In his new film, Wes Anderson experiments with metafiction, taking audiences to a desert town where an all-star cast witnesses an event that changes the course of humanity. This is our review of "Asteroid City".
Photo: Focus Features
LatinAmerican Post | Juan Andrés Rodríguez
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Vibrant colors, hand-painted sets, eloquent monologues, symmetry in every shot, changing aspect ratios, and Jason Schwartzman are some of the elements that have distinguished Wes Anderson's works. A style that originated a trend in Tik Tok rejected by the director, considering it a reduction of his work to an exercise in form over substance.
Although this statement is controversial, it denotes Anderson's particularity as one of the emblematic filmmakers of the 21st century and with it a complex situation in which each of his works is inevitably evaluated in comparison to the rest of his filmography, especially how to innovate on its already familiar format.
With “Asteroid City” Anderson bets on a great cast for a story that mixes metafiction with American mythology about 20th century extraterrestrial life. In a retrofuturist version from the 50s, a work is presented about a desert city that, in the middle of an astronomical convention, witnesses an event that will change the course of humanity.
The film reflects on the creation of stories, in art and science, as a mechanism to face death and thereby find the meaning of life. It's an interesting proposal that unfortunately loses focus amid the scale and ambition of the cast for the project, so ironically the result stands out for its relentless execution of the visual as a counterweight to a convulsive and, therefore, superficial narrative.
Anderson made his debut in 1996 with Bottle Rocket, a low-budget independent film that today represents the beginning of a career like no other that over three decades has consolidated one of the most distinguishable original film repertoires in the history of cinema. Attending an Anderson film is discovering or returning, depending on the case, to a comforting place that makes his cinema a game that experiments with colours, textures, and sizes in search of a visual delight that stands out for the curious shapes to represent the loneliness, anguish, violence, and pain faced by its protagonists.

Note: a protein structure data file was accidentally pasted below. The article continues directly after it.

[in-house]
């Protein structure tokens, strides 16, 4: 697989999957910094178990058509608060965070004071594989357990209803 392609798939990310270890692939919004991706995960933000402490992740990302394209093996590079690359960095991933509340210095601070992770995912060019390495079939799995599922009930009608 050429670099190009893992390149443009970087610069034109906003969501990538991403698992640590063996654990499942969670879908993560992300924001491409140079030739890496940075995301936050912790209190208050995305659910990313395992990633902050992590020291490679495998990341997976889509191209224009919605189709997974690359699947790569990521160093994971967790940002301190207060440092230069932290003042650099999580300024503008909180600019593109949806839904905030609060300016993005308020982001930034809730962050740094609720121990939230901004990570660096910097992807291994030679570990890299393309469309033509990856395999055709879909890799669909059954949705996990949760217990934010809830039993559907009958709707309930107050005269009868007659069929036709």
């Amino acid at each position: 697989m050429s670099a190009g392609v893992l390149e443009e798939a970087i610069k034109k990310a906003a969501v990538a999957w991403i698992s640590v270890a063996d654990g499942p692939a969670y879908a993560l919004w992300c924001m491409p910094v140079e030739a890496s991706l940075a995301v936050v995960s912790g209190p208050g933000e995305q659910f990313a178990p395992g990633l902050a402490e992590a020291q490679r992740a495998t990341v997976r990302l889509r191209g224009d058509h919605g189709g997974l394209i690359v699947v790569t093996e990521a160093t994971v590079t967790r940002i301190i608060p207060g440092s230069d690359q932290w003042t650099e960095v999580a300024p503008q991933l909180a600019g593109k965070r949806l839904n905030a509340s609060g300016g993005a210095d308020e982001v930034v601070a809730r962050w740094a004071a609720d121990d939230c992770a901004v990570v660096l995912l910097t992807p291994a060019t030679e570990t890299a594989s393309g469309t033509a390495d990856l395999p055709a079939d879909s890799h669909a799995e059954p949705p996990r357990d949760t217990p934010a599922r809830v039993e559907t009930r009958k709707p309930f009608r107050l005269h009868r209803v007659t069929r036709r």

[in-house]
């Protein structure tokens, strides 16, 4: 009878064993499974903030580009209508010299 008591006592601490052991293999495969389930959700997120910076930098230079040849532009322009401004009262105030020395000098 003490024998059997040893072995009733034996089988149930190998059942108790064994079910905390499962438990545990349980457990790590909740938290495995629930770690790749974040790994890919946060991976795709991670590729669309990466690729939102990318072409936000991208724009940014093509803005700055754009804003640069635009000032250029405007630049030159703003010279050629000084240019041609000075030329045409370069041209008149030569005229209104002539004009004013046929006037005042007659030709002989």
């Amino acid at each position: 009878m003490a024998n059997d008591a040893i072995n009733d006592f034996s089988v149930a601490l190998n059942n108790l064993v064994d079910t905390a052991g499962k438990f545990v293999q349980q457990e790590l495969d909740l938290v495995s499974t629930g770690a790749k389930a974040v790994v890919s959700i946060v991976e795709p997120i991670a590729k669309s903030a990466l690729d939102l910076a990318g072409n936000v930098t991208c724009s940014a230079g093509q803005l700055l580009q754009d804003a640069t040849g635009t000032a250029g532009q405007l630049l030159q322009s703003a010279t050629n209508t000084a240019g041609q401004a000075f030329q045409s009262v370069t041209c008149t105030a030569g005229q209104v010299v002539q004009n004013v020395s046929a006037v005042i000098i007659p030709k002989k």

Unlike the magnificence of "The Grand Budapest Hotel" and the eclecticism of "The French Chronicle", "Asteroid City" stands out for minimalism, under Anderson's terms, and from its production design it captures the audience's commitment to the farce that is presented in the tables. Under a blue and clear sky, the silhouettes of these characters stand out who, by the author's pen, have been condemned to confinement in a city of white cabins in the middle of an arid and rocky desert. At the same time, we see the origin of this story in interludes such as black and white memories, distant and confused, that make the "real" world something so melancholic that it makes us want to return to the fantasy of the work.
Anderson is faithful to his codes and seeks to innovate without betraying what the audience knows and expects from him, so it is up to each particular taste to describe the film as "charming" or "a repeat". In any case, the attention to the smallest detail of the staging must be recognized. The same cannot be said of the script, oversaturated with characters to the point of confusion and lack of time to delve into the existential issues it raises. With a spectacular cast that includes Tom Hanks, Maya Hawke and Scarlett Johansson, to name a few, each actor has a moment to shine, but none cements a memorable or distinguishable character in their director's almanac of eccentricities due to a lack of development in their bows.
The film's narrative proposal is very interesting, since it links two discourses, that of art and science, to address the mythology of alien life and how those stories that we locate in the stars allow us to explore the questions and anxieties about our existence. The creative process is approached as a search whose answers are not definitive or even clear, which are sometimes limited to the visceral and the approach to the unknown as an excuse for introspection. All framed in the existentialist question of how to face and accept death.
It's clear that there are plenty of ideas that Anderson and his frequent collaborator Roman Coppola want to explore, and this leads to the film's main flaw in lack of focus, resulting in a sparse story that lacks depth, which is very frustrating for the potential with which it starts. At the acting level, they all perfectly meet Anderson's standards. We can highlight Jeffrey Wright's brief monologue, although his work in "The French Chronicle" is more meritorious, and the Faris triplets who play the adorable daughters of Augie Steenbeck (Jason Schwartzman), who star in the most moving moments and deserved to be the center of history.
Although it is interesting that Wes Anderson seeks to innovate within his filmography through an exercise in metafiction, the story he has chosen for this experiment is not very appropriate, especially given the size, metaphorical and real, of the talent involved. Even so, it is a solid work that stands out for its very particular and original style, something essential at a time when "making movies" with artificial intelligence is already being considered, which makes each Anderson film a valuable visit to the theaters.